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Hyperkalemia hypokalemia

Tomáš Šálek
Hyperkalemia is a potentially lethal condition. Pseudohyperkalemia should be always excluded before implementing treatment to prevent inappropriate cause of hypokalemia - equally a potentially lethal condition. Here we present a case report of a 62 year female with chronic myeloproliferative disorder, i.e. essential thrombocythemia. The laboratory test results for potassium concentration were 6.3 mmol/L, for platelet count 1305 x109 /L and for leukocyte count 39.8 x109 /L. This was due to a temporary drug withdrawal after a surgical intervention for gastric bleeding...
February 15, 2018: Biochemia Medica: časopis Hrvatskoga Društva Medicinskih Biokemičara
Rambod Amirnovin, Phuong Lieu, Flerida Imperial-Perez, Carol Taketomo, Barry P Markovitz, David Y Moromisato
OBJECTIVE: Hypokalemia in children following cardiac surgery occurs frequently, placing them at risk of life-threatening arrhythmias. However, renal insufficiency after cardiopulmonary bypass warrants careful administration of potassium (K+). Two different nurse-driven protocols (high dose and tiered dosing) were implemented to identify an optimal K+ replacement regimen, compared to an historical low-dose protocol. Our objective was to evaluate the safety, efficacy, and timeliness of these protocols...
January 1, 2018: Journal of Intensive Care Medicine
Pankaj Singhai, Shruti Krishnan, Vikram Uttam Patil
Thyrotoxic periodic paralysis (TPP), a disorder most commonly seen in Asian men, is characterized by abrupt onset of hypokalemia and paralysis. The condition primarily affects the lower extremities and is secondary to thyrotoxicosis. Early recognition of TPP is vital to initiating appropriate treatment and to avoiding the risk of rebound hyperkalemia that may occur if high-dose potassium replacement is given. Here we present a case of 31 year old male with thyrotoxic periodic paralysis with diagnostic and therapeutic approach...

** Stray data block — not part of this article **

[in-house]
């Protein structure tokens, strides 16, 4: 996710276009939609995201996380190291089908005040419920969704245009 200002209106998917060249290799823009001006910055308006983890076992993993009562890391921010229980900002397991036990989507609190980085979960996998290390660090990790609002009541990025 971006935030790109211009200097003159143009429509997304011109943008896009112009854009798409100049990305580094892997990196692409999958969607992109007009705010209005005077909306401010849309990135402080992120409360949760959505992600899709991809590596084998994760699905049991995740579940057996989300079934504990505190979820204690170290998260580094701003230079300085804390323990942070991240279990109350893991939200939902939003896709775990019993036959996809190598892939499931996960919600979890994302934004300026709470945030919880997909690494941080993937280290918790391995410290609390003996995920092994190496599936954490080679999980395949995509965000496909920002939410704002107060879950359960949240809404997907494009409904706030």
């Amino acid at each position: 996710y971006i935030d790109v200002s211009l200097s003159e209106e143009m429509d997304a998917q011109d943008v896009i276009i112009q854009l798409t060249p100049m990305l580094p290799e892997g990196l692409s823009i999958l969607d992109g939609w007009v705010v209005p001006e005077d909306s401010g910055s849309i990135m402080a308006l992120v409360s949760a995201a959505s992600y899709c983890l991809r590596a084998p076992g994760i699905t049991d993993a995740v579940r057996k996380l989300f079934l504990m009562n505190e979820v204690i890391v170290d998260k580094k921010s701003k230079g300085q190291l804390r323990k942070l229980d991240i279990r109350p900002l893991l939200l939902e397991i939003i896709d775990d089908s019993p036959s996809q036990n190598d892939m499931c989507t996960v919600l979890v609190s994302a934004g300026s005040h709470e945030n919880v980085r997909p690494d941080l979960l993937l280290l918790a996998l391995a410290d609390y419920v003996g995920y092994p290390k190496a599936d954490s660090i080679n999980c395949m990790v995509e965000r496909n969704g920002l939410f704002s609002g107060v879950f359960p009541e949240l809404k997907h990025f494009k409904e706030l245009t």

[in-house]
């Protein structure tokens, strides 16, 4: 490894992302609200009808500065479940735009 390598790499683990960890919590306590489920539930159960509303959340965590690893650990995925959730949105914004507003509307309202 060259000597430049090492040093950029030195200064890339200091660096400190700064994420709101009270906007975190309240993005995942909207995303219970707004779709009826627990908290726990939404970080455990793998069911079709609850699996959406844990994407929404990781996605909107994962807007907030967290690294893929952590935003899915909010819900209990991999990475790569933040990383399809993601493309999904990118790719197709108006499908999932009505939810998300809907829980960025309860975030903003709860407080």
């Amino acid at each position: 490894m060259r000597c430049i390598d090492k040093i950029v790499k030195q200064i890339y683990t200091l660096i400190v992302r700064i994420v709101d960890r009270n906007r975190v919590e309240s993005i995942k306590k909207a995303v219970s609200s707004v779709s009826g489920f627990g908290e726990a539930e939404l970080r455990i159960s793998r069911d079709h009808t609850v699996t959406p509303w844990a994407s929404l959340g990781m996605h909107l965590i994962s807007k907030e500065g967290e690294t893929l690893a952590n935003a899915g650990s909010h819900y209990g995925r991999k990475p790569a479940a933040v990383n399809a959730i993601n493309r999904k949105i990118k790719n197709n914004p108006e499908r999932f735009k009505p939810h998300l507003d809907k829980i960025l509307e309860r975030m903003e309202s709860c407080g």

November 2017: Journal of the Association of Physicians of India
Qiang Chen, Wei-Guo Zhang, Shu-Chang Chen
RATIONALE: The occurrence of hyperkalemia after esophagectomy is clinically rare. Patients who underwent esophagectomy often have a serum potassium level due to perioperative reduced intake, fluids loss, consumption and other reasons. These patients often require the artificial administration of potassium. Rapid fluid loss and physiological consumption lead to the deficiency of potassium, even hypokalemia. Patients often require the addition of a large amount of potassium after operation...
December 2017: Medicine (Baltimore)
Kamini Patel, Jonathan V McCoy, Patrick M Davis
Thyrotoxic hypokalemic periodic paralysis (THPP) is a rare but potentially serious complication of thyrotoxicosis. The resulting muscle weakness is profound, associated with more severe hypokalemia, yet reversible. However, clinicians must be cautious because patients can develop life-threatening hyperkalemia during treatment. Underlying causes should be investigated as repeated episodes of THPP may occur.
January 2018: JAAPA: Official Journal of the American Academy of Physician Assistants
Udensi K Udensi, Paul B Tchounwou
Potassium is the most abundant cation in the intracellular fluid and it plays a vital role in the maintenance of normal cell functions. Thus, potassium homeostasis across the cell membrane, is very critical because a tilt in this balance can result in different diseases that could be life threatening. Both Oxidative stress (OS) and potassium imbalance can cause life threatening health conditions. OS and abnormalities in potassium channel have been reported in neurodegenerative diseases. This review highlights the major factors involved in potassium homeostasis (dietary, hormonal, genetic, and physiologic influences), and discusses the major diseases and abnormalities associated with potassium imbalance including hypokalemia, hyperkalemia, hypertension, chronic kidney disease, and Gordon's syndrome, Bartter syndrome, and Gitelman syndrome...